A lot has been said about companies using social media to identify and screen potential employees, particularly the newly minted set.  But now, the proverbial mouse is in the other hand, according to a recent survey — nearly 28 percent of college students plan to seek employment using LinkedIn. Slightly more than seven percent plan to use Facebook, a platform formerly seen as primarily social.

It’s that blurring of the lines that is actually putting the soon-to-graduate set in the driver’s seat; instead of waiting around for that recruiter to reach out, they’re using digital tools to identify and, ideally, land their ultimate gig. For them, the wealth of online information helps them cull through options to identify companies that align with their values and goals. All is fair game, and a strong digital presence is one way for employers to attract the best and brightest to their ranks.

THE BAD: The Internet never forgets.

Another survey — this one from the Society of Human Resource Management — shows that more companies are recruiting via social networking. Not surprising that almost 100 percent of recruiters use LinkedIn.  What might be news is that Facebook is the next most utilized Social Media site (58%), followed by Twitter (42%).

In addition to being careful about what you post, it’s a good practice to give pause before giving access. In other words, think twice about to whom and to which sites you give access to your Facebook profile. You are who you “hang” out with — one and offline; make sure you know the friends who have access to your profiles and that everyone you are connected to is carefully considering what they post to your wall or the photos you’re tagged in.

THE SCARY: Like it or Not, Everyone is A “Public Figure”

As we’ve said before – Google is your first resume. In Be Your Own Best Publicist, we caution that everything you say (or post) can and will be used against you. Run a red light? Cameras are there to catch it. Fall in a fountain accidentally? Someone is filming on a flip cam and uploading to YouTube before you dry off. In this day and age, when walking on the street can inadvertently turn you into an overnight celebrity, everything — did we say “everything”? — is on the record and privacy has basically gone out the window.

Unfortunately, unlike the of-the-moment celebrity or sports star, that white hot spotlight doesn’t translate into a lucrative endorsement deal or the ability to borrow that $1 million pair of Harry Winston earrings for your company’s annual awards ceremony.

 

So remember, your digital profile is your lasting legacy.  Pay attention to your posts, your posse and your privacy settings to stay on the right track.  Giddyup – and good luck!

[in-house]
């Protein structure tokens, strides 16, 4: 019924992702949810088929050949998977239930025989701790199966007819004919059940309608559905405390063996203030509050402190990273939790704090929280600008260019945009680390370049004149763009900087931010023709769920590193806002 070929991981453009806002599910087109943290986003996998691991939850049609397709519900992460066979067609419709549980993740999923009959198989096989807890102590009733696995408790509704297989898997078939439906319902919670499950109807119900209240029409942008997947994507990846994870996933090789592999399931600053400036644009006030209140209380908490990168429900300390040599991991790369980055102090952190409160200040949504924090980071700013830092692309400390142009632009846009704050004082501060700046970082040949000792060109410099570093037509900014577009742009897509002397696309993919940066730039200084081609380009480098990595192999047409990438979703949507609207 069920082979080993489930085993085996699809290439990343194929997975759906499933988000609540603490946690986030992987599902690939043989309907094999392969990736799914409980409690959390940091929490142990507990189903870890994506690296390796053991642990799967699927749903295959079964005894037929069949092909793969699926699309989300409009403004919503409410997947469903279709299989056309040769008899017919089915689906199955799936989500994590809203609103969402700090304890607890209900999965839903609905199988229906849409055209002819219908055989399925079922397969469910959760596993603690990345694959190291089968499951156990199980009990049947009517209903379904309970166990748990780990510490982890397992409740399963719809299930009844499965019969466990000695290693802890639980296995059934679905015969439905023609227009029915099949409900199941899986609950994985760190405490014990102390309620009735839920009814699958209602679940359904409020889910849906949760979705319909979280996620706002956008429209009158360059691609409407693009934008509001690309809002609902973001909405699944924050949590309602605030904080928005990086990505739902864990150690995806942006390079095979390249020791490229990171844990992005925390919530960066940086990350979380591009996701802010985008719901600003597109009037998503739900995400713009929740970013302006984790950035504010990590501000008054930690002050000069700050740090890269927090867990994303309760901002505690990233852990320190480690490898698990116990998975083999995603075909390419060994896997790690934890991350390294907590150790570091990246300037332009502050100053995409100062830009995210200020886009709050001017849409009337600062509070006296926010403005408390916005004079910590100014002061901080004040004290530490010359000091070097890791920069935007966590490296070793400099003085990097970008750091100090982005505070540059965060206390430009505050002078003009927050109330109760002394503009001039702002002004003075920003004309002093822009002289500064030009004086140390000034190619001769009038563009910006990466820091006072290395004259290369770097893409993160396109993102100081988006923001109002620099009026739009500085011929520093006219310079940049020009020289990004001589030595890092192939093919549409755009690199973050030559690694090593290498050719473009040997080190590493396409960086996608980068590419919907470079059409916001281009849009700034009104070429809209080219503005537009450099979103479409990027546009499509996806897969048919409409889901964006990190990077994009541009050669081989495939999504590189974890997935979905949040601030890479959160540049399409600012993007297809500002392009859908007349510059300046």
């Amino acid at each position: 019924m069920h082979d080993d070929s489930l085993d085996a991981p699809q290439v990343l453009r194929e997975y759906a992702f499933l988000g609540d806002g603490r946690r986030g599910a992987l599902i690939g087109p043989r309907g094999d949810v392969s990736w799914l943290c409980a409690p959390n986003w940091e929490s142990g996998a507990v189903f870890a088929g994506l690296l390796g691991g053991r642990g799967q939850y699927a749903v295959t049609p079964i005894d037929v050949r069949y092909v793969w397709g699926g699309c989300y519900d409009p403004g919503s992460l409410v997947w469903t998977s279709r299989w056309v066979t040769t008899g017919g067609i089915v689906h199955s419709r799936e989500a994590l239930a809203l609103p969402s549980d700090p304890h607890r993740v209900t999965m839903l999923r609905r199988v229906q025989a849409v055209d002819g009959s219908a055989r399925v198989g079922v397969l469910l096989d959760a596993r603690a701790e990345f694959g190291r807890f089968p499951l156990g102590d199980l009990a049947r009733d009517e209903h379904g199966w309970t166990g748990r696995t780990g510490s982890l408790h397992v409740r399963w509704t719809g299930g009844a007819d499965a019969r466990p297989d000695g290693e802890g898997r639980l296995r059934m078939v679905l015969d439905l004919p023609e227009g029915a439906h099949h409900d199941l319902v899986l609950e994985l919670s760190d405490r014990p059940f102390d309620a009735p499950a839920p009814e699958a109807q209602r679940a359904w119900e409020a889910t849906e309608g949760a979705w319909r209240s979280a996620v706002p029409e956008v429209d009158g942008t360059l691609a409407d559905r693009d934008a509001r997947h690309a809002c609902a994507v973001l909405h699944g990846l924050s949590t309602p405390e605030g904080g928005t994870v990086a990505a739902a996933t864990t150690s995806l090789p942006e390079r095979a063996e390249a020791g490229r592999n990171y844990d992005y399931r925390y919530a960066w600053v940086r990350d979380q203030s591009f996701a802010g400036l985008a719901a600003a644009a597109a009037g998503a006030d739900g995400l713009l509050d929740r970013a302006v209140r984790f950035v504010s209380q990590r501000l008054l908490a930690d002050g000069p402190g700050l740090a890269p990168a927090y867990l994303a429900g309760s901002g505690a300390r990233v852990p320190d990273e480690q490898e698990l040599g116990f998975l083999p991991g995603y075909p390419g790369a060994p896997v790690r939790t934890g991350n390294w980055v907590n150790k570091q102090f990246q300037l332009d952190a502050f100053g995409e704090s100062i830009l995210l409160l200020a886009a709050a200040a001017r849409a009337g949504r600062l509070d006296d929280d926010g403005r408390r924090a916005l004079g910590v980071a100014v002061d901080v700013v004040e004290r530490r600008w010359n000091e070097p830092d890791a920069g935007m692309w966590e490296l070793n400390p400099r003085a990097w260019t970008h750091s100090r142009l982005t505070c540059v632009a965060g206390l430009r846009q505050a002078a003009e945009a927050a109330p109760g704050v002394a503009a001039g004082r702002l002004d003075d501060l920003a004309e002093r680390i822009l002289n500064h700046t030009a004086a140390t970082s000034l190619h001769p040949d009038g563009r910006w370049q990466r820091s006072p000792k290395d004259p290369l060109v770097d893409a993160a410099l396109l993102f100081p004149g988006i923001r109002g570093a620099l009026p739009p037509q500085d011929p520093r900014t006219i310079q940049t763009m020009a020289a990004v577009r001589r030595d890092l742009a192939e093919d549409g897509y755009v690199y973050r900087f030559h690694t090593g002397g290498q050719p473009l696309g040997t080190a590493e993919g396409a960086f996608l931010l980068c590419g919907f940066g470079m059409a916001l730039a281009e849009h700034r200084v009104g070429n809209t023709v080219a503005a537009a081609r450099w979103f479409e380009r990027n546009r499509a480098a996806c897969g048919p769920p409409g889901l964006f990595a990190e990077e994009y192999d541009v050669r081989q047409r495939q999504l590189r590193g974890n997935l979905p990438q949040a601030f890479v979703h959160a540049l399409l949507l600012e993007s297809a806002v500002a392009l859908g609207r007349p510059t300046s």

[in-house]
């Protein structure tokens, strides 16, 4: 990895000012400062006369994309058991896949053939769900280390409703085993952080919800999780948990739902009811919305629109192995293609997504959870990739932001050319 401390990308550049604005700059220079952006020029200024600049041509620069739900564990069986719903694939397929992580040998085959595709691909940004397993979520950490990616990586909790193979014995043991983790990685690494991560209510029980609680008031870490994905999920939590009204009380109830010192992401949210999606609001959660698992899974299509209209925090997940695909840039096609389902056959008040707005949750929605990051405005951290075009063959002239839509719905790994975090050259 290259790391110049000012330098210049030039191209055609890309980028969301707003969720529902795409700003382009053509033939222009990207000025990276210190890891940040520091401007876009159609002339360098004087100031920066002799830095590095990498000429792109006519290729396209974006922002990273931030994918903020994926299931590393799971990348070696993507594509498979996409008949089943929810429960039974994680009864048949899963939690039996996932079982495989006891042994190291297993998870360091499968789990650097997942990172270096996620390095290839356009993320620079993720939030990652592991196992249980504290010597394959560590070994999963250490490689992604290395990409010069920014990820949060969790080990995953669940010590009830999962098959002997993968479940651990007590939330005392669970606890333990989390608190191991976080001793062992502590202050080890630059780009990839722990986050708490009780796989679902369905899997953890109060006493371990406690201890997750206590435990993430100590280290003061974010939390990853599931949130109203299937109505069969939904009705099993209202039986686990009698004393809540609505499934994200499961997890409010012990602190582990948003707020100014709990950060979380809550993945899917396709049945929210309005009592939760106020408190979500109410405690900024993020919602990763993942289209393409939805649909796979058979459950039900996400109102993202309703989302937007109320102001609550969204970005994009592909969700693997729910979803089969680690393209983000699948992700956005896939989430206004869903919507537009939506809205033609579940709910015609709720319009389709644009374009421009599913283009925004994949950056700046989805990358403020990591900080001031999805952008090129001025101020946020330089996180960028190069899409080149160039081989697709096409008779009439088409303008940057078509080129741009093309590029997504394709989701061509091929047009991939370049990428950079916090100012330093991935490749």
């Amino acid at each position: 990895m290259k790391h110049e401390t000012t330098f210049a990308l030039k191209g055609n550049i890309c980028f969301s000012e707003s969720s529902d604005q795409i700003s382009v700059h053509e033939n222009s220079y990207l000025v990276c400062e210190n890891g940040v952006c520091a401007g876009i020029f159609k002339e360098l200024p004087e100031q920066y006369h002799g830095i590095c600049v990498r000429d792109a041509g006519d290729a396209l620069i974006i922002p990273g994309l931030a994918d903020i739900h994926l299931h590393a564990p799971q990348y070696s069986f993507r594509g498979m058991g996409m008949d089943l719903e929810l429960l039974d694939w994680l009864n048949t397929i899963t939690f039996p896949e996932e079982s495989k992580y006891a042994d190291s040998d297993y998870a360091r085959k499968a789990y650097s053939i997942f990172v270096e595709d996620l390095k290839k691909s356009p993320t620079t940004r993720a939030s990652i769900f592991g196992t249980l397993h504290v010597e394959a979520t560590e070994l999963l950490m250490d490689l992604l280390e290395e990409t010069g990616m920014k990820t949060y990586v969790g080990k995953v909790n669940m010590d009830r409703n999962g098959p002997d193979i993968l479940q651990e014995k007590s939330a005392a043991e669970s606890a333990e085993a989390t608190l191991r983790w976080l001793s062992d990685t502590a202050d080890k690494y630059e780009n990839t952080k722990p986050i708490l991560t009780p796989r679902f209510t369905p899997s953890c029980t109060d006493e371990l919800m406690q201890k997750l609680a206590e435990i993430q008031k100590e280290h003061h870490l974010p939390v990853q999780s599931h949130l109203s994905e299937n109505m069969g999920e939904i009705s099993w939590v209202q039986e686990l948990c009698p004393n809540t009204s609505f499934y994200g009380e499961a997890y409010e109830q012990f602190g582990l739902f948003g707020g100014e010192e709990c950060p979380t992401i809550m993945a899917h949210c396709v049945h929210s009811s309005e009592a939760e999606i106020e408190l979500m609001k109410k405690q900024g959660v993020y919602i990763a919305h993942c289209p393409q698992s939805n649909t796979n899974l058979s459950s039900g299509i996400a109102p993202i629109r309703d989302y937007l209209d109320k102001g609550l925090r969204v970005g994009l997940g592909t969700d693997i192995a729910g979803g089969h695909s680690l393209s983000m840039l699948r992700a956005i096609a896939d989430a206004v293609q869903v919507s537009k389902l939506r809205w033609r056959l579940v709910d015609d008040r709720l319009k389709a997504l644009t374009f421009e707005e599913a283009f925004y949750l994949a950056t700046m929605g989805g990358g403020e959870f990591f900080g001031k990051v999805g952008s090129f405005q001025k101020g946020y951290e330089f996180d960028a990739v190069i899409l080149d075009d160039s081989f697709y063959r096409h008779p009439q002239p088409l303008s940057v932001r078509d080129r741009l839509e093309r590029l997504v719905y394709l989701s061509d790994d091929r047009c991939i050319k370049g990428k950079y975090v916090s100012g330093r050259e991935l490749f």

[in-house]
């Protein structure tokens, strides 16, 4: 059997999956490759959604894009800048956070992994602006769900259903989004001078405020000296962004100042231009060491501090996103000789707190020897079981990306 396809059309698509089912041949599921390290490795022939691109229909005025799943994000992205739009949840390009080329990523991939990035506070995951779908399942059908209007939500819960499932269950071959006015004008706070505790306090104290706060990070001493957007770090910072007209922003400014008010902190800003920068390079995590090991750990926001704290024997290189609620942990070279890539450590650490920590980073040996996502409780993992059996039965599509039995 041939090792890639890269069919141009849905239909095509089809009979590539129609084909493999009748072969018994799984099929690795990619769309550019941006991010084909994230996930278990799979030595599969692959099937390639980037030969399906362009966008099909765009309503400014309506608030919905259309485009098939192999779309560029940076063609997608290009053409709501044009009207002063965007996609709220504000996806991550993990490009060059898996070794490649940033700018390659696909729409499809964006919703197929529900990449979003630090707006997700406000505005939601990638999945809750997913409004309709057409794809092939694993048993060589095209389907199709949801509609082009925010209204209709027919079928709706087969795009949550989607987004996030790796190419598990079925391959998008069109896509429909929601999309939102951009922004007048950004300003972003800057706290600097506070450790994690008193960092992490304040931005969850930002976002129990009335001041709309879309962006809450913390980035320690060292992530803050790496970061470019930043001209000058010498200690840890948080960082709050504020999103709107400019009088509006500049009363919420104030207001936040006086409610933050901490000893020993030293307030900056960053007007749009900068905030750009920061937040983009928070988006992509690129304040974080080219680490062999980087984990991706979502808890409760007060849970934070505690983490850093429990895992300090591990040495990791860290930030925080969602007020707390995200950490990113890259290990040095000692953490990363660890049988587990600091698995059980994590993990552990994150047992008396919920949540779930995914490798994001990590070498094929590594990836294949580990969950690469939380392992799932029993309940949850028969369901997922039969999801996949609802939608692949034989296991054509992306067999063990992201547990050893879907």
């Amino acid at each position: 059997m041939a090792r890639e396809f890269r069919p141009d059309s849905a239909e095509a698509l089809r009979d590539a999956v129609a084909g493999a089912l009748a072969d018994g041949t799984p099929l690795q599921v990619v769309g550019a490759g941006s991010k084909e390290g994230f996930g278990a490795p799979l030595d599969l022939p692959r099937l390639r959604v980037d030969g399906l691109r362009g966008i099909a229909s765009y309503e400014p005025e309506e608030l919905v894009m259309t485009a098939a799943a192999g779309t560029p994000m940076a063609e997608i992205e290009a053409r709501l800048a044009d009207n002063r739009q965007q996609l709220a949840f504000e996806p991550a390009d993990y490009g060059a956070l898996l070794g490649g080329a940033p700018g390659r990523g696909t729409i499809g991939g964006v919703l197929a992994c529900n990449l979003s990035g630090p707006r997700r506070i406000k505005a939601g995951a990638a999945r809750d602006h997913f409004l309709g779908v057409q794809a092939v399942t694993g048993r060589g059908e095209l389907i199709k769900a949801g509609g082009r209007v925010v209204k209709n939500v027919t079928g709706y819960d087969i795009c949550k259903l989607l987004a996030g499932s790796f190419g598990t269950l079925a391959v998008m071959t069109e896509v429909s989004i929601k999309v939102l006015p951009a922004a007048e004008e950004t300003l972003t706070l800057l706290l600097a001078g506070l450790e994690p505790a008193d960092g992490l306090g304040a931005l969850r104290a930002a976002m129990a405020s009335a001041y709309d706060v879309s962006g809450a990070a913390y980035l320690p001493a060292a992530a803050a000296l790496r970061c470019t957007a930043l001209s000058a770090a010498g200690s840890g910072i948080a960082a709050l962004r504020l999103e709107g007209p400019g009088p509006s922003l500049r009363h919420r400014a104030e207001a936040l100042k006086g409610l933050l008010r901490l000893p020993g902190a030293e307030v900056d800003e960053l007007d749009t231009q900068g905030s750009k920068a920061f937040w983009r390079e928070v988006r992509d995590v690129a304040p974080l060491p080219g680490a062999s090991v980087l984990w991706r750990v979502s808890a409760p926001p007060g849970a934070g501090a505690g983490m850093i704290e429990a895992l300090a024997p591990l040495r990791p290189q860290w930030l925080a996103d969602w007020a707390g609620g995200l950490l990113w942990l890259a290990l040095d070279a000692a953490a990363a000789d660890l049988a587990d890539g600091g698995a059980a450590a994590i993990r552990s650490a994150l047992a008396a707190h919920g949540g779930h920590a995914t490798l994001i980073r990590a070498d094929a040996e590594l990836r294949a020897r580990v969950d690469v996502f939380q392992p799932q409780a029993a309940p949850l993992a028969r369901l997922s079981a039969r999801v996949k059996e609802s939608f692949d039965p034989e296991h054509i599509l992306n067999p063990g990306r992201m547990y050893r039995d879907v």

What other things worry you about the impact of the digital realm?  Share with us here, on Facebook or on Twitter.


Tips from the Trenches: Six Ways to Further Your Career

Over the last few months, we’ve been asked to share our tips from the trenches at colleges such as Manhattan College, Montclair State, Rutgers (and soon Ithaca College) as well as to professional, creative and alumni organizations including Advertising Women of New York, New York Women in Communications and The Hired Guns.

Last week, Jessica moderated a career panel for her alma mater, the University of Michigan, and the panelists — all successful alumni in different fields, from finance and e-commerce to fashion and food — had some great advice to share on how to be your own best publicist. Here are a few highlights:

 

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One-on-One Interview: Dan Schawbel, Personal Branding Guru

In Be Your Own Best Publicist, we share tips and advice from friends, colleagues and key experts in PR and beyond. One person who has great wisdom on how to brand yourself is Dan Schawbel, the founder of Millennial Branding, LLC & author of Me 2.0. We caught up with him recently to get his insight about personal branding and leveraging classic PR and marketing techniques to stand out in the workplace.

What skill or technique have you, yourself, used to get ahead or get a job?

The best technique I learned was to gather new skills outside of work that would be relevant to my internal career path. I was stuck in a product marketing role and wanted to be in social media marketing back in late 2007.

By starting a blog, establishing myself on social networks, and then constantly marketing myself every single day, I became a better marketer and more valuable to my company. The result was that I was able to create my own unique role within my company called “social media specialist.” Ever since then, I’ve been following my passion, honing my skills, and have been continuously innovating.
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How to Kick-Start Your Career as the Job Market Rebounds

It was just reported by Crain’s New York Business that, for the first time in 19 months, the jobless rate in New York City has fallen below 9 percent (granted, it was at 8.9% for December 2010 but still…) and the national rate was at 9.4%, the lowest it’s been in many months. While this is still not what we’d like the figure to be and the decrease may be due to some folks coming off unemployment, it also could indicate a slow recovery and a job market that’s opening back up again.

With the new year up and running, it’s vital that the unemployed, underemployed and unhappily employed take stock of where they are and make a plan for their career future. Whether you need a job or are in one but looking to make a move, now is the time to get going. Here are a few ways to kick-start your job search for 2011: